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Front Page » Top Stories » State finishes six-year, $260 million Krome Avenue upgrade

State finishes six-year, $260 million Krome Avenue upgrade

Written by on April 6, 2021
  • www.miamitodayepaper.com
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State finishes six-year, $260 million Krome Avenue upgrade

After more than six years of non-stop construction to enhance Miami-Dade’s westernmost thoroughfare, the Florida Department of Transportation’s (FDOT) $260 million Krome Avenue improvement program is finished.

FDOT on Friday announced completion of the 11th and final project in the program, which began in February 2015.

The projects “address safety, flooding, water quality, economic competitiveness and preservation of the existing roadway,” FDOT Project Manager Jonathan Fundora said, adding that FDOT programs with similar projects to improve Krome Avenue have been in the works since 1999.

The latest and last piece of the current program, a one-year, $16 million project by Horizon Contractors that included building a new facility allowing trucks to bypass Homestead’s Historic Downtown District, finished 42 days ahead of schedule on March 30, FDOT personnel said.

The project also featured a variety of infrastructure improvements, including new drainage, signals, signage and lighting; roadway rebuilding, widening and restriping; and sewer upgrades.

Altogether, the Krome Avenue program spanned 36 miles of roadway in West Miami-Dade from Okeechobee Road southwest of Pembroke Pines to Palm Drive in Florida City.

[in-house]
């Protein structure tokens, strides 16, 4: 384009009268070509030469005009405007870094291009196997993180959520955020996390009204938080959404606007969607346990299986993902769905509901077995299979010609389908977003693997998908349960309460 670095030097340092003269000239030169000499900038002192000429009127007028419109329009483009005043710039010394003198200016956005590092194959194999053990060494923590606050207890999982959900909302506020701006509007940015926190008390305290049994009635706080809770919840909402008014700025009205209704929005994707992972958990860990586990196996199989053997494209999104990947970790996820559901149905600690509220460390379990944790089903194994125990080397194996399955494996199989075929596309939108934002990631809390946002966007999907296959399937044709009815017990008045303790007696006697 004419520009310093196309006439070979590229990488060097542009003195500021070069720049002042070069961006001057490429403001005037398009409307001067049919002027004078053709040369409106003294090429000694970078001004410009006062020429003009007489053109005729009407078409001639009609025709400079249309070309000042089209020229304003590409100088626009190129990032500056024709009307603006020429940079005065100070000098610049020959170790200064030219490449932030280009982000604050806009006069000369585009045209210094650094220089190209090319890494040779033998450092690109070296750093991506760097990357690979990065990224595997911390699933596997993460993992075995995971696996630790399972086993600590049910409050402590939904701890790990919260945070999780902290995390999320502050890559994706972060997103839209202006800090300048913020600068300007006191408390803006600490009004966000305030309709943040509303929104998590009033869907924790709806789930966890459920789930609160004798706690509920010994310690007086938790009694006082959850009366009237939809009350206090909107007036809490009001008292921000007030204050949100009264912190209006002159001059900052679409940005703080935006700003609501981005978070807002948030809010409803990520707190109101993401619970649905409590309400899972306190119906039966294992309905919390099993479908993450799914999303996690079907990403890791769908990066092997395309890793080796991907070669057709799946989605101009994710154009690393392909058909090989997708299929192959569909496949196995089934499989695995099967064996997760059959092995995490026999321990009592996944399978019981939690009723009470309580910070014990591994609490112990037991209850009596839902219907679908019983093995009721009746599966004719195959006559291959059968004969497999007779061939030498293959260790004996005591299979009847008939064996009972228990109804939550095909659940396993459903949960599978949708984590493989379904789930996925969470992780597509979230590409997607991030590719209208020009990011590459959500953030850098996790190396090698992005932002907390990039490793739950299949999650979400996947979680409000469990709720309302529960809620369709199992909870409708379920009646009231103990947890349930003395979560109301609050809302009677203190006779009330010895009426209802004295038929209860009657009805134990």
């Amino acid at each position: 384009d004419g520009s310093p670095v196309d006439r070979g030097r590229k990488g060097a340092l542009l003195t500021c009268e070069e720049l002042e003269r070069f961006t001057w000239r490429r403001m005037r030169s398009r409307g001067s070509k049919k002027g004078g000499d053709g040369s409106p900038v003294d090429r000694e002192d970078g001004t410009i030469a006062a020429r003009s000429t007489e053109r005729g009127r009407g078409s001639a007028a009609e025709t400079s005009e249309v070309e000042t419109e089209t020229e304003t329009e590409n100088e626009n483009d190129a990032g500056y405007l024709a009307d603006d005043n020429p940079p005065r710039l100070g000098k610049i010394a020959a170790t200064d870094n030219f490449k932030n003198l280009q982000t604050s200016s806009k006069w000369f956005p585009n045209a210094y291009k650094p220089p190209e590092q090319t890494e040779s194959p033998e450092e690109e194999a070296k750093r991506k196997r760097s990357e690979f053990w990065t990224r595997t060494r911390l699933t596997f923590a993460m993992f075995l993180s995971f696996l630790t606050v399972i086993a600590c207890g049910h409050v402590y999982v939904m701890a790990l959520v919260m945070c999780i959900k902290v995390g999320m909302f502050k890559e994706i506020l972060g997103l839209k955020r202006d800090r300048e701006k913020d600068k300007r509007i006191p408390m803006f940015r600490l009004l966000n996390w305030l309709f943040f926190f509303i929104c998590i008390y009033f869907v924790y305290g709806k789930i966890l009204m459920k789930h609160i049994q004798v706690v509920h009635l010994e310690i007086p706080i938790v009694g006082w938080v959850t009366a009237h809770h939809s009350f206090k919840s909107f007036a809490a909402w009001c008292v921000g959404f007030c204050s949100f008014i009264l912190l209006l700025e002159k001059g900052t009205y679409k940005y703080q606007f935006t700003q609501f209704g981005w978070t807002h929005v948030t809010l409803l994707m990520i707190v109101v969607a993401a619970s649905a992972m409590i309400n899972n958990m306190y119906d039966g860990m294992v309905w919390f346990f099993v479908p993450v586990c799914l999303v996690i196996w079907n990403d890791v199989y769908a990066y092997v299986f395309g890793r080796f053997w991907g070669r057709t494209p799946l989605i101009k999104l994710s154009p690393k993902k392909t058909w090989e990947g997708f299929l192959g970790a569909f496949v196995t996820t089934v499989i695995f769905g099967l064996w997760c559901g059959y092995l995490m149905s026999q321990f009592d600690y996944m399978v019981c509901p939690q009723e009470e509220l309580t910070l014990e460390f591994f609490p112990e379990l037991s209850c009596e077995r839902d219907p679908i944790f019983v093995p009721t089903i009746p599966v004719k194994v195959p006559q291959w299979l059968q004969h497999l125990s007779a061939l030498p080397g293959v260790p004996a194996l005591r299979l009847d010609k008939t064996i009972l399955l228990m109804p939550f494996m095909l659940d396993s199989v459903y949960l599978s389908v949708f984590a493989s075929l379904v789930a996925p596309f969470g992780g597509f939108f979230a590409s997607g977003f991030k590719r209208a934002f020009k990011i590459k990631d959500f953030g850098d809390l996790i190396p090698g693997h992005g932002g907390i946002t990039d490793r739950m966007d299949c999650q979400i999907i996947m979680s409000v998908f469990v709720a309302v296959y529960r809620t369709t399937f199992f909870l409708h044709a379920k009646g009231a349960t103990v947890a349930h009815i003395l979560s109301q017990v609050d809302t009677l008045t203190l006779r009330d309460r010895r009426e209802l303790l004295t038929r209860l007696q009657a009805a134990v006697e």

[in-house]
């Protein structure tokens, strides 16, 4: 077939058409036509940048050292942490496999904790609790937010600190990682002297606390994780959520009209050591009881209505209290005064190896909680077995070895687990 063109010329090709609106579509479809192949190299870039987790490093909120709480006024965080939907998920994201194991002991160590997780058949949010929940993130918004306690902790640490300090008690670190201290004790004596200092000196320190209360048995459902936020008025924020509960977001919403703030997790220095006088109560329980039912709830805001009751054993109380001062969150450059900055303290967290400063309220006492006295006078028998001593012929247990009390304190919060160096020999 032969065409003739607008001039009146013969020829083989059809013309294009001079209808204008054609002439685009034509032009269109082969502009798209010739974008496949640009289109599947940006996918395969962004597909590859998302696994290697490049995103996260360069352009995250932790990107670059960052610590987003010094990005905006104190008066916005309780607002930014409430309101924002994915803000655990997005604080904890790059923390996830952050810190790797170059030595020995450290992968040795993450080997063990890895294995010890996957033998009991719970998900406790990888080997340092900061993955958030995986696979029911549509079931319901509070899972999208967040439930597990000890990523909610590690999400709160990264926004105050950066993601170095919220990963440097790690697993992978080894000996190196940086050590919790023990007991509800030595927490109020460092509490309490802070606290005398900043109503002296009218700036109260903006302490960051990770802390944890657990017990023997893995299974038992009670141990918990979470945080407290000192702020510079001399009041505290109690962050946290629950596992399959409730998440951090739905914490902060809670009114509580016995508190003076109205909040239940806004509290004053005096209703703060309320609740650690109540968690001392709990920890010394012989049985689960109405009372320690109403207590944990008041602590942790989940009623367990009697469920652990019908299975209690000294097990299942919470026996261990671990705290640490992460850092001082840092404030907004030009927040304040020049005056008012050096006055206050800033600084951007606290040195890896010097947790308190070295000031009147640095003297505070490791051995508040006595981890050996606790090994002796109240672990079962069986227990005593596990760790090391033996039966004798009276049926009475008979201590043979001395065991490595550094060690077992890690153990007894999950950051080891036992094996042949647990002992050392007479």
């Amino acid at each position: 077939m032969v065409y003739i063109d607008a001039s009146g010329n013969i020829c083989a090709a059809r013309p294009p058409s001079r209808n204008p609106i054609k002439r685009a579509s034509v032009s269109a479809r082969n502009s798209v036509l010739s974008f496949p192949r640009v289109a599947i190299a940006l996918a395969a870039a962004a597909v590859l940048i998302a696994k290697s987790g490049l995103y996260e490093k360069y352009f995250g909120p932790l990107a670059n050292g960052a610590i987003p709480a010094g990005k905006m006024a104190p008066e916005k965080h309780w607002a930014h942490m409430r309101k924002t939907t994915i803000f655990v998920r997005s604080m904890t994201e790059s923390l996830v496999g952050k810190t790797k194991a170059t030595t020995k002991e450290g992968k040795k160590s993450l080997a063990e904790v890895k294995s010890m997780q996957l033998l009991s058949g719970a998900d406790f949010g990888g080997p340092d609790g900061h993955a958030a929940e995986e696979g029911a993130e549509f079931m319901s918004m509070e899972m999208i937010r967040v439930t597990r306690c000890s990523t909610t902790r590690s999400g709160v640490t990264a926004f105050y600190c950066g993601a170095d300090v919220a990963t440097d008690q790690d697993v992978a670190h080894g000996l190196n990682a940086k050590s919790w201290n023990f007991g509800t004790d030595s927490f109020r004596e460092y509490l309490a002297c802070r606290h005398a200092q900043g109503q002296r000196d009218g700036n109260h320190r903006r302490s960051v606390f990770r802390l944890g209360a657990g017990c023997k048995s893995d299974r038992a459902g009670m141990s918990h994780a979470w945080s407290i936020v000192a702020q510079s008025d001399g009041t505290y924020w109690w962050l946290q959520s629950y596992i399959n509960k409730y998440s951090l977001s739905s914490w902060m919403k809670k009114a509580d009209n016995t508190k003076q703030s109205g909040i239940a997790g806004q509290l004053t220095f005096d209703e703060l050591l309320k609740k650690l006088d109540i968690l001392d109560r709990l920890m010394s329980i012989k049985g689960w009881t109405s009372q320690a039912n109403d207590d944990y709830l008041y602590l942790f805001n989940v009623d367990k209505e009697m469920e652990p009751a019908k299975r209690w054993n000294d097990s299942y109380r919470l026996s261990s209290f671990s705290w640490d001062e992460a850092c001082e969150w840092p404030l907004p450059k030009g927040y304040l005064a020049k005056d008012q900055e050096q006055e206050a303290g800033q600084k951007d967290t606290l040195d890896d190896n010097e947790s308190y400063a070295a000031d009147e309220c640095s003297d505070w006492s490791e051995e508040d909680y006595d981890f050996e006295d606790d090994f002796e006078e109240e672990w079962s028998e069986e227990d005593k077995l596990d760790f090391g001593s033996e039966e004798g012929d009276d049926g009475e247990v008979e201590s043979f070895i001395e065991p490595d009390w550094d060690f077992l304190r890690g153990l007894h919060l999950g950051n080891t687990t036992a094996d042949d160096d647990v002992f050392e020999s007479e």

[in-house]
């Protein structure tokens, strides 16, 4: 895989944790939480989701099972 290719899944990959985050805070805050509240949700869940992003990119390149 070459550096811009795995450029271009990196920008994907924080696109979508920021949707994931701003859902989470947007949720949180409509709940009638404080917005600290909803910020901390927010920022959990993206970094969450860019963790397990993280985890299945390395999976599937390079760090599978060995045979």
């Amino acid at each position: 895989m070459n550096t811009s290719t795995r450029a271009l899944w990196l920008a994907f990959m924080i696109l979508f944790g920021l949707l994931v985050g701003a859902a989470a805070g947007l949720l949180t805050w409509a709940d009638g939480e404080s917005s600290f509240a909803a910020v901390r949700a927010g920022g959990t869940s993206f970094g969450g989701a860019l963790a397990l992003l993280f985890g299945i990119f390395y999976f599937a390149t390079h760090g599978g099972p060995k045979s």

Project segments ranged in length between a 2.4-mile stretch north of Tamiami Trail and a seven-mile link between Tamiami Trail and Kendall Drive. Per-project costs ranged from $13 million to $59 million.

Work along the full length of Krome Avenue included:

■Widening the road from two to four lanes.

■Reconstructing roadways and shoulders.

■Building new bridges over the C-6, C-4 and C-102 canals.

■Upgrading traffic signals.

■Constructing new non-motorized, multi-use trails.

■Realigning intersections.

■Enhancing existing traffic and pedestrian signals to current standards.

■Adding plastic poles throughout the corridor between northbound and southbound lanes “to increase awareness and discourage passing.”

■Installing a 40-foot median in some parts.

■New guardrails, drainage systems, lighting, signage and pavement markings.

“Widening the roadway was critical in providing a safer, more efficient commute for drivers in the area, and the multi-use path provides a dedicated trail for bicyclists and pedestrians,” Mr. Fundora said.

Contractors FDOT hired for the project included General Asphalt, Halley Engineering, Horizon Contractors and Odebrecht Co.

Construction, engineering and inspection consultants on the project included Aecom, Calvin Giordano & Associates, The Corradino Group, H. Rodriguez Consulting Engineering, RK&K Engineers and Solid Consulting Engineering.

FDOT personnel who oversaw the project included Mr. Fundora, Hector Fung, Andres Berisiartu, Claudio Diaferia, John Garzia, Ivan Hay, Lazaro Mesa and Jacqueline Sequeira.

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